CCFSA continues road funding call

The body says ‘death corridor’ needs urgent attention in order to facilitate freight growth

CCFSA continues road funding call
CCFSA CEO Phil Sutherland.


The Civil Contractors Federation of SA (CCFSA) has called for an urgent upgrade of "one of South Australia’s most critical road freight routes" because of its recent accident record.

Directing its attention at the federal and South Australian governments, the industry body says a $1.2 billion upgrade is needed to reduce the toll on the National Highway A1.

According to CCFSA CEO Phil Sutherland, the section of the highway between Port Wakefield and Port Augusta has seen over 31 traffic accidents, 61 serious casualties and 14 fatalities in the past three years.

"The road between Port Wakefield and Port Augusta is an absolute death corridor – it’s a disgrace for a national highway, and well below the standard you expect in a first world economy," Sutherland says.

"It beggars belief that this section of National Highway A1 - also called the Augusta Highway – remains in such a dilapidated state given its crucial link to the national road system.

"Inexplicably, upgrading and duplicating this sub-standard section of highway – which forms part of a nationally significant freight corridor, and is integral to the National Freight and Supply Chain - does not even appear on Infrastructure Australia’s Priority list.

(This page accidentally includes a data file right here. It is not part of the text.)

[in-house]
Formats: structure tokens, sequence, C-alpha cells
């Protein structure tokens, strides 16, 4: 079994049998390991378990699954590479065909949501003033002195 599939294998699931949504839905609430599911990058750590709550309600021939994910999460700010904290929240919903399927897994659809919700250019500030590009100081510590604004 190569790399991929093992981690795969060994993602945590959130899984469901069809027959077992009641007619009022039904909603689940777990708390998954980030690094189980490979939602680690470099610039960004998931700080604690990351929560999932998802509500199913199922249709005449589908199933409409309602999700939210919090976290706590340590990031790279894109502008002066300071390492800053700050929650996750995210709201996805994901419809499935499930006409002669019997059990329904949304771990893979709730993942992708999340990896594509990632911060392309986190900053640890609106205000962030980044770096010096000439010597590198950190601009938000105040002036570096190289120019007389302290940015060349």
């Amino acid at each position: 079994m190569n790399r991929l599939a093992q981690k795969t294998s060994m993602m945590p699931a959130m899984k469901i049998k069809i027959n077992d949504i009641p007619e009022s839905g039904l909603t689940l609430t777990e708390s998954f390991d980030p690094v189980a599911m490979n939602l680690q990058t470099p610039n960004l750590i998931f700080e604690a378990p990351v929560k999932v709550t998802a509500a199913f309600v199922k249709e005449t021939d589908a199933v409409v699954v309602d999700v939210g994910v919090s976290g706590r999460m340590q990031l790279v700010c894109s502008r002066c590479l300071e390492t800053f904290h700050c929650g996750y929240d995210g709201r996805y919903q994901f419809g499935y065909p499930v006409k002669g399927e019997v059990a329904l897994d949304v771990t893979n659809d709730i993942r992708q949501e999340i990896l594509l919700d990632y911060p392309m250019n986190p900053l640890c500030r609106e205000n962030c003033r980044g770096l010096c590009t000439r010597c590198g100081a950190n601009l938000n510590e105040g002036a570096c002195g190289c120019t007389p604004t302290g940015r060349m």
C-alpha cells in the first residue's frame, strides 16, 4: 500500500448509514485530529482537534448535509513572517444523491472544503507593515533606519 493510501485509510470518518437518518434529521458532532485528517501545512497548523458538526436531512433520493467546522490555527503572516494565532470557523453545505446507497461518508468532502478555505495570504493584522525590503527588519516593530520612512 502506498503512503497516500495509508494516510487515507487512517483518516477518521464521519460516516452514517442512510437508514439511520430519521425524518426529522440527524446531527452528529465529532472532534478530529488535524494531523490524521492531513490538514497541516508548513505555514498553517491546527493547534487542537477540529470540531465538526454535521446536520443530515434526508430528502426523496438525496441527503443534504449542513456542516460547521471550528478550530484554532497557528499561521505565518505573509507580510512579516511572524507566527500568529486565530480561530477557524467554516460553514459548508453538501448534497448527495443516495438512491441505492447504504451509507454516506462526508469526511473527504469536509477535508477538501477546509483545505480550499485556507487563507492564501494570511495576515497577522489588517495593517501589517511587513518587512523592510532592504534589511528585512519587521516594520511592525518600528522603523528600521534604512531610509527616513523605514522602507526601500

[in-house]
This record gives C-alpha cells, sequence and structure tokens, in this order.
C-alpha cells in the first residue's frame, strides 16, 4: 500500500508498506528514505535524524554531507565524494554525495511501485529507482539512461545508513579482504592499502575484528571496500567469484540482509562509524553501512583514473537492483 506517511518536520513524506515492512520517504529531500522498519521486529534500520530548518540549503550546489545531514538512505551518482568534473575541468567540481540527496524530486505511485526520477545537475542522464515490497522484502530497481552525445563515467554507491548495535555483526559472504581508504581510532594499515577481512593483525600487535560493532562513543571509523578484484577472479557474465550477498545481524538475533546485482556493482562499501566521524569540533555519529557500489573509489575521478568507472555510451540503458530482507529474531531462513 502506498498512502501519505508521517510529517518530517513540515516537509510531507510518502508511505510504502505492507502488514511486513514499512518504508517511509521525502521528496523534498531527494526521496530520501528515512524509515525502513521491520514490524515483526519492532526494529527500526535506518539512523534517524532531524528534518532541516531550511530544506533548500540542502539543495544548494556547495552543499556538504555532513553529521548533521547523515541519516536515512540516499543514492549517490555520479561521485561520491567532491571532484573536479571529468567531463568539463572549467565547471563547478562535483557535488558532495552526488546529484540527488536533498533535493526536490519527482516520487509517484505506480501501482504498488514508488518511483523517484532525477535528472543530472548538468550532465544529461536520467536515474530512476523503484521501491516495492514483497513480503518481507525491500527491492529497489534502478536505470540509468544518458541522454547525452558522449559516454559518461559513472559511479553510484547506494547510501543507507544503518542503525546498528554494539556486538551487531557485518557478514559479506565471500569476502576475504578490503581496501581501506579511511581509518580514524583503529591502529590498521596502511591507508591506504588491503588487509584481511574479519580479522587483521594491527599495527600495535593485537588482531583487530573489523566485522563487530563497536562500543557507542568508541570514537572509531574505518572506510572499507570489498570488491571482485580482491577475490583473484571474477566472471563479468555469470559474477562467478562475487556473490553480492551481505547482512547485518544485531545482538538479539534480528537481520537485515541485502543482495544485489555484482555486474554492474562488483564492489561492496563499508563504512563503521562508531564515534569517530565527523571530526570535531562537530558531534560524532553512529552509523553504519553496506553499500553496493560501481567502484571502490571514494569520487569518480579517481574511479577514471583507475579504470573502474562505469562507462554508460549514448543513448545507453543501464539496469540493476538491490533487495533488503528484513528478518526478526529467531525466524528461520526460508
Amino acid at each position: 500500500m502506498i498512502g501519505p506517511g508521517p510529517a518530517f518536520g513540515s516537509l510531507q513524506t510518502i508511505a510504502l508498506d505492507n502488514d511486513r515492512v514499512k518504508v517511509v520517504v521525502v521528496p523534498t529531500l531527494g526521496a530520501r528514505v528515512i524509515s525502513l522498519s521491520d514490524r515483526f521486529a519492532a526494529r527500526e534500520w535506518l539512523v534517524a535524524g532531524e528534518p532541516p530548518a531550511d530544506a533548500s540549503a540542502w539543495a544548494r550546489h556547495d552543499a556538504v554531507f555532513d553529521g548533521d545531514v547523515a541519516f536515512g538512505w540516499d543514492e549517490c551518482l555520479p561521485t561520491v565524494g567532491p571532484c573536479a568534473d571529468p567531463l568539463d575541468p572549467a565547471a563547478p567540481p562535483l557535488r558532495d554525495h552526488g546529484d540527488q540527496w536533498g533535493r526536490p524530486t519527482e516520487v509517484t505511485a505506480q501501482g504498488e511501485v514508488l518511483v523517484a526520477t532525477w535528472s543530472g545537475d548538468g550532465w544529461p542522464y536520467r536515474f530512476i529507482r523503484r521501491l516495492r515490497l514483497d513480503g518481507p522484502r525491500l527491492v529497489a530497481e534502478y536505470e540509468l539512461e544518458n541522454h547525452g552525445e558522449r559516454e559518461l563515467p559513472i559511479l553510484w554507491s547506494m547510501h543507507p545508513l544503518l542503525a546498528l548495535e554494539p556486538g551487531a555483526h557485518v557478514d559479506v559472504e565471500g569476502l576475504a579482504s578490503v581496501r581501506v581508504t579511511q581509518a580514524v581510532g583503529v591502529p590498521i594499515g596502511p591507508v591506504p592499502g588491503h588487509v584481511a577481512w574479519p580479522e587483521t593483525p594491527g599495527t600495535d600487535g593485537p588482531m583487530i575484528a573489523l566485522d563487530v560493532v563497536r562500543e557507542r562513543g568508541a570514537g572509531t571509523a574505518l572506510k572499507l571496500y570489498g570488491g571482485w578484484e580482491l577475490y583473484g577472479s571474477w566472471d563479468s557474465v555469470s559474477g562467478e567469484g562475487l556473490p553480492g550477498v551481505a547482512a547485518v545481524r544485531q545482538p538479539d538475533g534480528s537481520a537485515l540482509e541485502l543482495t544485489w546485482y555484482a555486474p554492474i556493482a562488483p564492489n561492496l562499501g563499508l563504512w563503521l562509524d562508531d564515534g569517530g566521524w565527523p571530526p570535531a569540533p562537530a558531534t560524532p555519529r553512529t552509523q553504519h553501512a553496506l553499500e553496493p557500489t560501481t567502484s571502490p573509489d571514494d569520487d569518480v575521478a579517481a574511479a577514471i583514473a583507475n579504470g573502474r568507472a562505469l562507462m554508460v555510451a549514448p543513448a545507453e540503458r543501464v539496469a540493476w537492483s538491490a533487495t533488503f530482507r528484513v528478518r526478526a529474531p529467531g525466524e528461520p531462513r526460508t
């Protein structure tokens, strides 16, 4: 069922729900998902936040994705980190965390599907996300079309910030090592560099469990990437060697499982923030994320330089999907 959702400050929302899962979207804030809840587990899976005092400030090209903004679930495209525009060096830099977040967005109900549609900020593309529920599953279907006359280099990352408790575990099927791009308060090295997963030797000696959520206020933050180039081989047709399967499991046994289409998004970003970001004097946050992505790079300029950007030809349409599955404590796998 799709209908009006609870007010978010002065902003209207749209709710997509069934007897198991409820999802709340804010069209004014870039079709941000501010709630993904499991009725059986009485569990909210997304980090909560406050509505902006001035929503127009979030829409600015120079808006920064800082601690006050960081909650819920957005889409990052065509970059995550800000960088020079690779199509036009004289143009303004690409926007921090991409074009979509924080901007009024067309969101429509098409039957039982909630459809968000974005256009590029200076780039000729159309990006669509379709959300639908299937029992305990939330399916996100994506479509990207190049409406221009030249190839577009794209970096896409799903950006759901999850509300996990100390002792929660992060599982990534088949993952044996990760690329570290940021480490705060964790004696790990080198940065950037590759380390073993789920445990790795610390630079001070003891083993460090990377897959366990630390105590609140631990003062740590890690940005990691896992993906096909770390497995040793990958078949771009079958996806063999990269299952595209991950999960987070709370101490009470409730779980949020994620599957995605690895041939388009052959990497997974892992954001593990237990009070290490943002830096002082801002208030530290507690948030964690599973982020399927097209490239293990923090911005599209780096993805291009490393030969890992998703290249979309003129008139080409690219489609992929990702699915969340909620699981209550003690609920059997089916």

"The SA Government’s 30 year Integrated Transport and Land Use Plan sees the duplication of the highway as a ‘longer term’ measure – tragically, that means more people will lose their lives on that section of the highway."

The 200km stretch of road from Port Wakefield north to Port Augusta, which forms part of the 14,500km National Highway A1, is a two lane road that accommodates cars and heavy vehicle traffic, including B-Doubles, B-Triples and road trains.

The industry body says this situation is hampered by "narrow bridges and a railway level crossing" and a road surface condition that "features degraded road shoulders and verges, roughness and rutting of the road surface, and is generally a patchwork of bitumen showing regular repair and maintenance works."

As an incentive to fix the road, Sutherland says the state government would see growth in local productivity.

"Upgrading this section of highway will tick many boxes including public safety, relieving road transport congestion, connecting regional communities, creating new jobs and business opportunities and increasing productivity," Sutherland says.

"Freight corridors in the eastern states are far superior to those in South Australia.

"It’s time the Federal Government joined with the SA Government and sorted out the Port Wakefield to Port Augusta highway mess."

The latest call for action follows a similar move earlier this month by the CCFSA, when it teamed up with the Port Augusta City Council to call on both governments to commit to funding an upgrade of Yorkey Crossing Road near Port Augusta.




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